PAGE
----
Rodent Trapping in a Cage

12.29.2003 - Wow! Here's a first! A Roof Rat and and Eastern Gray Squirrel in one cage! I was called out to a home that had scratching in the ceiling. Most of the noises were heard in the morning and evening, so I suspected that it was squirrel activity. I inspected the home, and found multiple entry points at the eave gaps and in holes chewed in the soffit. I sealed up the entire home and installed heavy-duty steel screen on the soffit areas, so that no more squirrels could get in. I left the two primary entry holes open, so that I would not seal any animals inside (where they'd desperately chew and claw) and I set cage traps on the roof. My inspection of the attic revealed hundreds of rodent droppings, but it's very hard to tell the difference between squirrel and rat droppings

When I returned to the house today to check the traps I'd set yesterday, I was greeted by this surprise. Two rodents in one trap! One rat, and one squirrel. My guess is that the rat went in first, and somehow avoided the trip pan, and then the squirrel came in to take the peanut bait, and tripped the trap. Both critters are rodents, and both live in attics, and both love peanuts and peanut butter. So now I knew that the customer was dealing with two kinds of rodents in the attic, both rats and squirrels. The same types of trapping methods can be used for both types of rodents. I often use snap traps when trapping rats, but never for squirrels. I've never caught a squirrel in a snap trap, and in a case in which both kinds of rodents are sharing the attic, cage trapping is the way to go.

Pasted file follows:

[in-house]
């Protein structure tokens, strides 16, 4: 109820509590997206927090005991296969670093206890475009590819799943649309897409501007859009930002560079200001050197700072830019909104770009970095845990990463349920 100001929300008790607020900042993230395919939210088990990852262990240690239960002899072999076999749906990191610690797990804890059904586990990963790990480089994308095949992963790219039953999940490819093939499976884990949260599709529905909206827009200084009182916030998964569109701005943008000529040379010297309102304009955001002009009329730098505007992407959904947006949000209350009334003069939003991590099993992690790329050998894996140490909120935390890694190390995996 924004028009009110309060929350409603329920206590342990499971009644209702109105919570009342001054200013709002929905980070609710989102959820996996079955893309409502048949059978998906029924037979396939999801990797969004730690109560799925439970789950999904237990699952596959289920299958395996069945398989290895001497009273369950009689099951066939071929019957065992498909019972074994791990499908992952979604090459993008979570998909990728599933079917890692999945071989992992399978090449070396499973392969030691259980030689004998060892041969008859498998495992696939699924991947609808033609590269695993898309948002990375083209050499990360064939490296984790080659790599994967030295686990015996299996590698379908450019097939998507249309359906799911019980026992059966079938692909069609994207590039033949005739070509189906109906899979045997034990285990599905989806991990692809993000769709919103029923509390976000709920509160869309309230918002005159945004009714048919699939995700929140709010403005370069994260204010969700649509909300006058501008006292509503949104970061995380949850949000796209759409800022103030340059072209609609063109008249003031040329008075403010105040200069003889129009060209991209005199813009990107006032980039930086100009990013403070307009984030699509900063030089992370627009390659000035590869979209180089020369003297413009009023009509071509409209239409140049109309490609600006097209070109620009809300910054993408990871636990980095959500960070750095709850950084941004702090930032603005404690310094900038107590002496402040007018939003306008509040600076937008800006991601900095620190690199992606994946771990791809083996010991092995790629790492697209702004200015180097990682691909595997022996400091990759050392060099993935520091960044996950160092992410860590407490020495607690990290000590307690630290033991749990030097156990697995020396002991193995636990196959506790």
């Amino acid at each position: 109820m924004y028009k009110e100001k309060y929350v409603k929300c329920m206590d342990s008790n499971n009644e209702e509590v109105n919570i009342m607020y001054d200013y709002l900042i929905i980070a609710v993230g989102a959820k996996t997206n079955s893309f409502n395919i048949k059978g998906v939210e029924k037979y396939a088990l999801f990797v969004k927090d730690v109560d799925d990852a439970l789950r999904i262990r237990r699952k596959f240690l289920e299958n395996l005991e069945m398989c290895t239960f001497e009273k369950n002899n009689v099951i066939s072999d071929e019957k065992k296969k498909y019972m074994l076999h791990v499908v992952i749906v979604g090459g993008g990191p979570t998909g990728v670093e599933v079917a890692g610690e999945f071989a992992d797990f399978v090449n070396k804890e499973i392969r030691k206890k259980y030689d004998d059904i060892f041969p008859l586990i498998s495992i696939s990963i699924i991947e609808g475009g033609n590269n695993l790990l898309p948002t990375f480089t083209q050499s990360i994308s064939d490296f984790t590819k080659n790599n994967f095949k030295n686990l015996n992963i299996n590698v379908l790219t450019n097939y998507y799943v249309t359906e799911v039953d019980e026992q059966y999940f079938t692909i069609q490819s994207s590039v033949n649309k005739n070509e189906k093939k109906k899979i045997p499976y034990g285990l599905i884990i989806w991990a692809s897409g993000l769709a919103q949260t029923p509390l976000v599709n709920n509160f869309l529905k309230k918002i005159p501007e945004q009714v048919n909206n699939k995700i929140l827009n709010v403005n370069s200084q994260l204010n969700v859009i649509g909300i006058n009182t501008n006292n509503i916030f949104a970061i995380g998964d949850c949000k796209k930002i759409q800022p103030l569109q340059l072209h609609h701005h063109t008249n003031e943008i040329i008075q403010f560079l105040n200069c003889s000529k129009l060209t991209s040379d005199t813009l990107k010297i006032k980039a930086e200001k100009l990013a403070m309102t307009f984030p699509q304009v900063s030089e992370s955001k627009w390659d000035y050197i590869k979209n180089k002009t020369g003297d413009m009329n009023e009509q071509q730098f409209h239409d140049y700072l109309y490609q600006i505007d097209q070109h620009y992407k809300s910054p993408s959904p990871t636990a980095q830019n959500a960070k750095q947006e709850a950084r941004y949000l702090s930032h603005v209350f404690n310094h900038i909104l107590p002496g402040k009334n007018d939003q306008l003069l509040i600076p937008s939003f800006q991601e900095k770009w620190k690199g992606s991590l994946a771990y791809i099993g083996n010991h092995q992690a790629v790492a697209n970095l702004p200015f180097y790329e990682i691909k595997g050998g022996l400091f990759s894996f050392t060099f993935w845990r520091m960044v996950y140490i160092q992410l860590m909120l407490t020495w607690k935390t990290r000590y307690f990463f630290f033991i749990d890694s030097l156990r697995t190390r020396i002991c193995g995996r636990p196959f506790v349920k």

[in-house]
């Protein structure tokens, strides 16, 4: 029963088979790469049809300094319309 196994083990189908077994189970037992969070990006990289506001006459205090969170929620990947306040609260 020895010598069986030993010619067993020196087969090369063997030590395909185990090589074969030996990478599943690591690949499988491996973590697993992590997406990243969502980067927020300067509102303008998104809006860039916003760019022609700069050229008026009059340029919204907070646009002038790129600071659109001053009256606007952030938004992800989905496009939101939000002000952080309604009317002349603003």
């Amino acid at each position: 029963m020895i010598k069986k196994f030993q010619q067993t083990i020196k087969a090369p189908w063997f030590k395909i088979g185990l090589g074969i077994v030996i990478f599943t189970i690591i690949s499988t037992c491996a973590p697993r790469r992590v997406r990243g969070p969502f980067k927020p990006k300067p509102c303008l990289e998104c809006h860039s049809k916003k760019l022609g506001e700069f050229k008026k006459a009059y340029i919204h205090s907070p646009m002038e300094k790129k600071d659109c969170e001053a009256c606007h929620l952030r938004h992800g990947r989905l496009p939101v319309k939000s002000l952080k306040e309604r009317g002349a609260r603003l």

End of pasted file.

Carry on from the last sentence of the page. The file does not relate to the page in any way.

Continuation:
The key to trapping rodents in a cage is to set the traps on the pathways the critters use daily, and bait them with rodent favorites, such as peanuts. But far more importantly, all of the entry holes into the house must be sealed, so that the animals are forced out of just a few or one opening. I usually set a special one-way excluder door on these openings, so that the rodents have no way to go but out, and once stuck outside, if they try to get back in, they are easy to catch in cage traps, such as seen above. I rarely relocate rats, but since I always relocate squirrels, I had no choice but to let both of these animals go out in the wilderness.

Do it yourself: Visit my How To Get Rid of Rats page for tips and advice.
Other rodents: Or visit my Get Rid of Mice page or Get Rid of Squirrels page.
Get professional help: Visit my Nationwide Pro Directory of wildlife removal experts.

For more wildlife stories, click my Wildlife Blog or click my below banner to hire a local trapper.

Select Your Animal

Raccoons Raccoon Removal Advice & Information

Squirrels Squirrel Removal Advice & Information

Opossum Opossum Removal Advice & Information

Skunks Skunk Removal Advice & Information

Rats Rat Removal Advice & Information

Mice Mouse Removal Advice & Information

Moles Mole Removal Advice & Information

Groundhog Groundhog Removal Advice & Information

Armadillos Armadillo Removal Advice & Information

Beaver Beaver Removal Advice & Information

Fox Fox Removal Advice & Information

Coyotes Coyote Removal Advice & Information

Birds Bird Removal Advice & Information

Bats Bat Removal Advice & Information

Snakes Snake Removal Advice & Information

Dead Dead Animal Removal Advice & Information

OthersOther Wildlife Species Advice & Information